The Search for the Sacred: Sacred People

July 31st, 2017

The Search for the Sacred: Sacred People
John 12:1-8
July 30, 2017

We live in a world in which more and more people have trouble with religious institutions. Religion is invoked to fuel wars and conflicts. Religious organizations cover up heinous actions by their leaders. Religious people too often lag far behind others in overcoming sexism and racism and homophobia. Too often, we listen to the prophets’ challenge to care for the poor and act as if a church should be a “for-profit” enterprise

To me, the exciting part of people becoming aware of such issues is the opportunity for a reformation. When the church is forced to ask hard questions, it is given the chance to examine itself and correct its course. At it’s best, the church will work to gain these insights not in order to market itself but because it understands that the voice of the people can, in fact, be the voice of God. There are truths we need to hear as an institution. Some of those truths will be spoken by ancient words in the Bible. Some of those truths will be spoken by leaders within the church. Some of the most important truths will be spoken by folks outside the church whom we have judged or neglected or abandoned.

The really tricky part of this dilemma, though, is that the purity or perfection of the church should never be our focus or our selling point. We don’t worship the church. We worship God. If the church has any relevance then it must rest in the chance that we have to point to the presence of God and to call everyone to discover that presence. We don’t stand in pulpits and say, “Look at me!” We don’t point to our fancy stained glass windows and say, “Aren’t you impressed?” Rather, we point to the God who is present in our world. Then, we make the most outrageous claim of all: “That God that you just caught a glimpse of? That God loves you—no matter what.”

The real existential threat to the church arises not when we catch a glimpse of how human and broken the church can be. For most people who have been around the church that is old news—old news that can and does break our hearts but still, is not a huge surprise. Of course, we have to grow and change and evolve and none of that is easy. Still, though, the real threat, is when we fail to find meaningful ways to point to God’s presence. If we can’t look together and see the sacred in this life then we are really in trouble. What makes the heart of the church beat is the experience of the holy, of being overwhelmed with beauty and awe and joy in the largest and smallest moments that life contains, the vast majority of which don’t happen in a church.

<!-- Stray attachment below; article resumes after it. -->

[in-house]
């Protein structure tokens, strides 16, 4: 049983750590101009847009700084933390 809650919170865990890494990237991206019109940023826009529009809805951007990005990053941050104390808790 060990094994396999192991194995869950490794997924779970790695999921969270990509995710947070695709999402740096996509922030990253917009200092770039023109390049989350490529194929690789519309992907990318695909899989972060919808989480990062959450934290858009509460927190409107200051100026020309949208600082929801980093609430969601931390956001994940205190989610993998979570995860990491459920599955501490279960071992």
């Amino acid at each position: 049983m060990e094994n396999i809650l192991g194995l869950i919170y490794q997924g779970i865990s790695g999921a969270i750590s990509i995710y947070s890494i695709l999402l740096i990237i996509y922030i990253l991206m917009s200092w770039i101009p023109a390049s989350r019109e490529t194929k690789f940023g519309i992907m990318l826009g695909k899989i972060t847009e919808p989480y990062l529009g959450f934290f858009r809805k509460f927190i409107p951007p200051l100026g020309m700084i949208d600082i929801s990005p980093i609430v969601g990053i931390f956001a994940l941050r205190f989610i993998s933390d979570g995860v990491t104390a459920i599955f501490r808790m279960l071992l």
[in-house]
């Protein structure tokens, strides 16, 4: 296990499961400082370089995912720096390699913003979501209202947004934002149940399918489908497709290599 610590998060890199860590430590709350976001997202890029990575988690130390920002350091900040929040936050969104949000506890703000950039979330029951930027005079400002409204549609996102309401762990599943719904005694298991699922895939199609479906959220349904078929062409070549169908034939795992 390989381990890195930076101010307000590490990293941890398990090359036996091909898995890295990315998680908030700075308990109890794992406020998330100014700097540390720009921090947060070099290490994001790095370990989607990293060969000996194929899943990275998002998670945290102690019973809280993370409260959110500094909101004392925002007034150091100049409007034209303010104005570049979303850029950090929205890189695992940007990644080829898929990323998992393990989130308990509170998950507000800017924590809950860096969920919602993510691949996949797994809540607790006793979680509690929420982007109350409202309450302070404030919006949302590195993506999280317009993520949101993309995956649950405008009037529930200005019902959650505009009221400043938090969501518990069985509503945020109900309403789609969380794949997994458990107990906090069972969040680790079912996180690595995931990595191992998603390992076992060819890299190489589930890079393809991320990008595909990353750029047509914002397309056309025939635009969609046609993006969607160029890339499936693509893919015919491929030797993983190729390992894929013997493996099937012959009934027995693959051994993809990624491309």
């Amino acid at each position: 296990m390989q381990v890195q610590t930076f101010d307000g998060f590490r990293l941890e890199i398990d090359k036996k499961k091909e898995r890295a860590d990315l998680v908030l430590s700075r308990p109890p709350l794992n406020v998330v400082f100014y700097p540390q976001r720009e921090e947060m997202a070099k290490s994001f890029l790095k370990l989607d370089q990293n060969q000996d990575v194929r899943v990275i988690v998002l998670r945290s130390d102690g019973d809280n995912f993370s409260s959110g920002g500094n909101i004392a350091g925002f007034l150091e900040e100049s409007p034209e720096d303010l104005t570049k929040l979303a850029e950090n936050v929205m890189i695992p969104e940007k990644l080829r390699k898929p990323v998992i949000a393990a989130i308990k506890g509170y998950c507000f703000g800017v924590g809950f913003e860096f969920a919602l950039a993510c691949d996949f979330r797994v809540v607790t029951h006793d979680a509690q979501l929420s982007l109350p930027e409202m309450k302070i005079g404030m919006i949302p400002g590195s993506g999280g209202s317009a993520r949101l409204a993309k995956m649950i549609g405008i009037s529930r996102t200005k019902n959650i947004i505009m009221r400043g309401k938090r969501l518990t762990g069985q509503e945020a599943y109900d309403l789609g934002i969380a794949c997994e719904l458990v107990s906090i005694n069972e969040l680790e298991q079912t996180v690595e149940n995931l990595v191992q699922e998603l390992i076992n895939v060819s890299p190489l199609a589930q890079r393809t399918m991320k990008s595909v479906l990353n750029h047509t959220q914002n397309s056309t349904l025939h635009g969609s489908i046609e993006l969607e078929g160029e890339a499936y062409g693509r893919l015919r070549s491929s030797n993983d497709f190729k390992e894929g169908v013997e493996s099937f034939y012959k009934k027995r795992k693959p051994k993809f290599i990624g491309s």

Our job as the church is to help each other see such things and to celebrate them together. What is at stake is far larger than what happens on Sunday morning. What is as stake is our understanding of the very nature of life, itself. What unites the wide array of ways that we experience the sacred or the holy or God in this life is the growing sense that life is a gift, not a curse, that we are far more connected to one another than we are disconnected, and that not only are we cared for in this life but we are meant to be a source of care. We are beloved…and we are meant to love in return.

So, for the last few weeks and for a few more to come, we are searching together for the sacred. We have looked at nature, at the choices we get to make, at the rituals that we live and at the places we learn to call “home.” Not simply as members of a particular church but as human beings, these dimensions of life are powerful. Even if we have never thought of claiming a walk by the beach or a morning cup or coffee or our favorite spot at home as “sacred,” they are each, in their own ways, containers for meaning and purpose and comfort and joy.

So, as a church, when we are faced with people who don’t understand the language that we speak we can try speaking louder and slower and try to convince ourselves that if we just yell loudly enough then they will understand. Or, we can learn to connect our language to our shared human experience. What if we look at the Milky Way together and just feel awe? What if we delight together in the joy of a child? What if we find comfort in a ritual that we share as human beings? What if the experiences we share take precedence over any of the words we might use to describe them?

Today, I want to add another obvious dimension. One of the most powerful experiences of the sacred in this life is the presence of sacred people. The primary way that God works in this world is through human beings.